We have heard from major retailers in just the past two days on this issue and they are calling on policymakers to get involved to avoid - what they're calling "self inflicted economic disaster." But remember, guys, if just one union can't come up with a deal before the deadline, all 12 unions will head on strike. It could be a very significant development ahead of the holidays and into next year, guys.

GOLODRYGA: Yes. Congress, as you noted, and it's important to note, has a legal avenue to intervene but as of now they would like decides to work it out amongst themselves.


GOLODRYGA: It's getting tight though. Vanessa Yurkevich, thank you.

YURKEVICH: Thank you.

BLACKWELL: All right. Just in to CNN, a Michigan man has been charged with threatening to kill FBI director Christopher Wray and a California Congressman.

GOLODRYGA: CNN's Evan Perez is covering these developments for us.

So Evan, what more can you tell us?

EVAN PEREZ, CNN SENIOR JUSTICE CORRESPONDENT: Well, Bianna and Victor, look, this is part of the overall threats that you hear the FBI and Homeland Security warning a lot constantly about because these are coming not only against members of Congress, of course, you saw the recent attack on Paul Pelosi.

In this case, this man - his name is Neil Walter. He's from Michigan and he is charged with leaving threats not only on - in voicemails to a member of Congress but also online in the case of the Congressman Garamendi of California. He left a voicemail saying, "John. Hey, John. You're going to die, John you're going to die."


In the case of the FBI director Christopher Ray he left a comment on a live stream of Christopher Wray's - of the Director's testimony to Congress. And that he said, "I will kill you, Director Wray. You will die. I will kill you in self-defense."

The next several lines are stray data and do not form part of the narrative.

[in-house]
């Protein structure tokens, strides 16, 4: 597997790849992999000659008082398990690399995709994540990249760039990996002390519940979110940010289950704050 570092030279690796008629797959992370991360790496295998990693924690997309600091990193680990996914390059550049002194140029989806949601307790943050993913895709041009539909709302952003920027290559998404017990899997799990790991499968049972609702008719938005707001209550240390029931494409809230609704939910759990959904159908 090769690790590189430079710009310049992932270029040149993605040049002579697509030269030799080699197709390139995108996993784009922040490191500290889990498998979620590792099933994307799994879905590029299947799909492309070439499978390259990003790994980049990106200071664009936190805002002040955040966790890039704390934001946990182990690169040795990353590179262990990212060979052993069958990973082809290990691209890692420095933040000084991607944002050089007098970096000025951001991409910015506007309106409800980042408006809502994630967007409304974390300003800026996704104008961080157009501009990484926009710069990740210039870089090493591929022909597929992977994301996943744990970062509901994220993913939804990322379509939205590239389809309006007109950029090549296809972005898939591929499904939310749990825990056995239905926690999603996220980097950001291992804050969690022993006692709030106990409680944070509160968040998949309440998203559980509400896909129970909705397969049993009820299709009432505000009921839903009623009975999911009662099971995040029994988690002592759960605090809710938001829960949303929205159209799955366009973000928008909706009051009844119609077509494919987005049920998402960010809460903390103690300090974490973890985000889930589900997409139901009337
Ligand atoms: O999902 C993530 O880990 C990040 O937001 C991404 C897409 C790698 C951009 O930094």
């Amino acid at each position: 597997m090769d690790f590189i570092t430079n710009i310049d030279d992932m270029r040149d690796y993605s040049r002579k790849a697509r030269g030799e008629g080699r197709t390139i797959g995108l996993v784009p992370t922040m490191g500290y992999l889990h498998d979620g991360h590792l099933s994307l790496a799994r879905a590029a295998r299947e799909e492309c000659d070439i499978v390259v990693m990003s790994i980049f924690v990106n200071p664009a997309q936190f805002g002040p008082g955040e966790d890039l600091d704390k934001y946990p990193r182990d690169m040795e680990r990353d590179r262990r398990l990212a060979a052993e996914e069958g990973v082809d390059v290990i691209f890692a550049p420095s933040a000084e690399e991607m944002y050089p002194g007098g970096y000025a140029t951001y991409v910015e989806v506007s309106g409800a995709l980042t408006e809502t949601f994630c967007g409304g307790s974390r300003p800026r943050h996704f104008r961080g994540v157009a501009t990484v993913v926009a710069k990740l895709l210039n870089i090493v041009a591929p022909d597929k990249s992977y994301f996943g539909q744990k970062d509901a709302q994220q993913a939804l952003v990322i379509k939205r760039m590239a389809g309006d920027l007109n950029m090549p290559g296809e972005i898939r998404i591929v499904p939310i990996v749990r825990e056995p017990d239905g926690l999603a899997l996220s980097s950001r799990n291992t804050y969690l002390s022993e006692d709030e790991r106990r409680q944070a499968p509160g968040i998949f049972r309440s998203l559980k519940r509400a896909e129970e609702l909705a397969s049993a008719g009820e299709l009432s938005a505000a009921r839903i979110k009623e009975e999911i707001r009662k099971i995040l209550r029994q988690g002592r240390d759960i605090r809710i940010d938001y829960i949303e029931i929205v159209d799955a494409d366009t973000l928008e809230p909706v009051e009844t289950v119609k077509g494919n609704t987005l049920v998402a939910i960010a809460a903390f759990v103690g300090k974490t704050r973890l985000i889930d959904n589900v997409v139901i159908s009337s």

It is somebody that, according to the court documents, is clearly troubled. He had an interaction with local police, in which he was holding a handgun and continued to make these threats. According to the prosecutors, they also found that he made threats on Facebook as well. So he's facing these charges now, guys, and as I mentioned, given the fact that you have these threats against not only the Speaker of the House of Representatives, but members all over the country, it is part of what drives the concern that you hear from the FBI and the Homeland Security department, Victor and Bianna.

BLACKWELL: A very dangerous time, reading some of the posts on Facebook he left online for this congressman. Evan Perez, thank you for the reporting.

PEREZ: Sure.

GOLODRYGA: This afternoon, President Biden called one of the heroes of the attack on the LGBTQ nightclub in Colorado. The President offered thanks and support to veteran Richard Fierro who stopped the gunman with two others. Police say the attacker shot and killed five people inside Club Q Saturday before Fierro took down the shooter, grabbing him by his military jacket and then pummeling him with the gunman's own weapon.